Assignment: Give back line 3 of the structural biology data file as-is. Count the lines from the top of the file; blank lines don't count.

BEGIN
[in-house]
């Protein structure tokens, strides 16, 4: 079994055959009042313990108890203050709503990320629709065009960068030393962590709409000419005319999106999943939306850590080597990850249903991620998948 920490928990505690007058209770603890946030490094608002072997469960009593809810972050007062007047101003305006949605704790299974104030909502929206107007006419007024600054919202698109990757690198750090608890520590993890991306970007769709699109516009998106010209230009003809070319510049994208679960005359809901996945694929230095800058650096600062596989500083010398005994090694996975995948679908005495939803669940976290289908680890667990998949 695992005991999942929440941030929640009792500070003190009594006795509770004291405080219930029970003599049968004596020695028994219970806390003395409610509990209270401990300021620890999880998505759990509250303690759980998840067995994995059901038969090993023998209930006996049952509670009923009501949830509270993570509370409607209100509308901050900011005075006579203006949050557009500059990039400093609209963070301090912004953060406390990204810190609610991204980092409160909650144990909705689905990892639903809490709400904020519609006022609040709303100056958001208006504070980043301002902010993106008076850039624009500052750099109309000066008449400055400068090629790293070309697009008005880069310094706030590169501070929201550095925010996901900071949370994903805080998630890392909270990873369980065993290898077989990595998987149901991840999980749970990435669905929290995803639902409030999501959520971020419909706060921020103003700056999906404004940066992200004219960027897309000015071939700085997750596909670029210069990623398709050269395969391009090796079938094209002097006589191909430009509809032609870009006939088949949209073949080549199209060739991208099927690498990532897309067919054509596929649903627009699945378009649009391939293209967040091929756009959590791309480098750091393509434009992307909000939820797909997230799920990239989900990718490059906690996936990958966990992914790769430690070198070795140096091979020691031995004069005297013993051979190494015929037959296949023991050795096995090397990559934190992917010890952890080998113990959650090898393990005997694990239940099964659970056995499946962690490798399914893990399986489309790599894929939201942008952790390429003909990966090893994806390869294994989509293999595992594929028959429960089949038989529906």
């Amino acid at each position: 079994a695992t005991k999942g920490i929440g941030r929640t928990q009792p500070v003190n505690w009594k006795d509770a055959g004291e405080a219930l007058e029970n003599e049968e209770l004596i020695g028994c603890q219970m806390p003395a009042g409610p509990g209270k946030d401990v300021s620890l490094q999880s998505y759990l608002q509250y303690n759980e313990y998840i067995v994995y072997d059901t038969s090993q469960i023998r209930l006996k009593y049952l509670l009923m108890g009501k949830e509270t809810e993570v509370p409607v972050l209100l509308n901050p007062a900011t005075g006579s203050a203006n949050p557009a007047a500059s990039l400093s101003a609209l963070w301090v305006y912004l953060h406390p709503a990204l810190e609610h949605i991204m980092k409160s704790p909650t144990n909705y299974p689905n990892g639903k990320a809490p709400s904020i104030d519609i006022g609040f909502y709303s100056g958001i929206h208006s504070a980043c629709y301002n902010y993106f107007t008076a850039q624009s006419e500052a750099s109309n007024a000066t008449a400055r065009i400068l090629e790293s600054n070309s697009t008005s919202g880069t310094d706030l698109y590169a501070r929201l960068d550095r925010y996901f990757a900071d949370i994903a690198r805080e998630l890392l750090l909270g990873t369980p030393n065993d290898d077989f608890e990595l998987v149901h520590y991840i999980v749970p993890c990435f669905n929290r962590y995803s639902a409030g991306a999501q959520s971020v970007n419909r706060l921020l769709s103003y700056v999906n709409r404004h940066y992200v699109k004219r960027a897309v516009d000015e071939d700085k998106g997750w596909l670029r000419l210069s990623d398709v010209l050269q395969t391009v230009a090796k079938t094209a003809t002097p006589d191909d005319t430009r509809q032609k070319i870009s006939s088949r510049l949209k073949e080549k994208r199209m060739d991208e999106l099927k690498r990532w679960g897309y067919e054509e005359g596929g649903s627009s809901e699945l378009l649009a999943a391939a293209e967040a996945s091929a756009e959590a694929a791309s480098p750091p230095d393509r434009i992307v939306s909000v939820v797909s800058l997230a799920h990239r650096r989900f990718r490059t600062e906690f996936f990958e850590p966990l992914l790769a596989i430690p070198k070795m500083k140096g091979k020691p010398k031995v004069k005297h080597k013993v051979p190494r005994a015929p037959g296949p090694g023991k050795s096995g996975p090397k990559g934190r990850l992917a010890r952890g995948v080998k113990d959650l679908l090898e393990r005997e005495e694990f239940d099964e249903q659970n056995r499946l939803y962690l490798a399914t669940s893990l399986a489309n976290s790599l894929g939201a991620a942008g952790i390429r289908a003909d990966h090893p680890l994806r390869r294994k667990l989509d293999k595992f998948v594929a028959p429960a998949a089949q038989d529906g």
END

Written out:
């Amino acid at each position: 079994a695992t005991k999942g920490i929440g941030r929640t928990q009792p500070v003190n505690w009594k006795d509770a055959g004291e405080a219930l007058e029970n003599e049968e209770l004596i020695g028994c603890q219970m806390p003395a009042g409610p509990g209270k946030d401990v300021s620890l490094q999880s998505y759990l608002q509250y303690n759980e313990y998840i067995v994995y072997d059901t038969s090993q469960i023998r209930l006996k009593y049952l509670l009923m108890g009501k949830e509270t809810e993570v509370p409607v972050l209100l509308n901050p007062a900011t005075g006579s203050a203006n949050p557009a007047a500059s990039l400093s101003a609209l963070w301090v305006y912004l953060h406390p709503a990204l810190e609610h949605i991204m980092k409160s704790p909650t144990n909705y299974p689905n990892g639903k990320a809490p709400s904020i104030d519609i006022g609040f909502y709303s100056g958001i929206h208006s504070a980043c629709y301002n902010y993106f107007t008076a850039q624009s006419e500052a750099s109309n007024a000066t008449a400055r065009i400068l090629e790293s600054n070309s697009t008005s919202g880069t310094d706030l698109y590169a501070r929201l960068d550095r925010y996901f990757a900071d949370i994903a690198r805080e998630l890392l750090l909270g990873t369980p030393n065993d290898d077989f608890e990595l998987v149901h520590y991840i999980v749970p993890c990435f669905n929290r962590y995803s639902a409030g991306a999501q959520s971020v970007n419909r706060l921020l769709s103003y700056v999906n709409r404004h940066y992200v699109k004219r960027a897309v516009d000015e071939d700085k998106g997750w596909l670029r000419l210069s990623d398709v010209l050269q395969t391009v230009a090796k079938t094209a003809t002097p006589d191909d005319t430009r509809q032609k070319i870009s006939s088949r510049l949209k073949e080549k994208r199209m060739d991208e999106l099927k690498r990532w679960g897309y067919e054509e005359g596929g649903s627009s809901e699945l378009l649009a999943a391939a293209e967040a996945s091929a756009e959590a694929a791309s480098p750091p230095d393509r434009i992307v939306s909000v939820v797909s800058l997230a799920h990239r650096r989900f990718r490059t600062e906690f996936f990958e850590p966990l992914l790769a596989i430690p070198k070795m500083k140096g091979k020691p010398k031995v004069k005297h080597k013993v051979p190494r005994a015929p037959g296949p090694g023991k050795s096995g996975p090397k990559g934190r990850l992917a010890r952890g995948v080998k113990d959650l679908l090898e393990r005997e005495e694990f239940d099964e249903q659970n056995r499946l939803y962690l490798a399914t669940s893990l399986a489309n976290s790599l894929g939201a991620a942008g952790i390429r289908a003909d990966h090893p680890l994806r390869r294994k667990l989509d293999k595992f998948v594929a028959p429960a998949a089949q038989d529906g």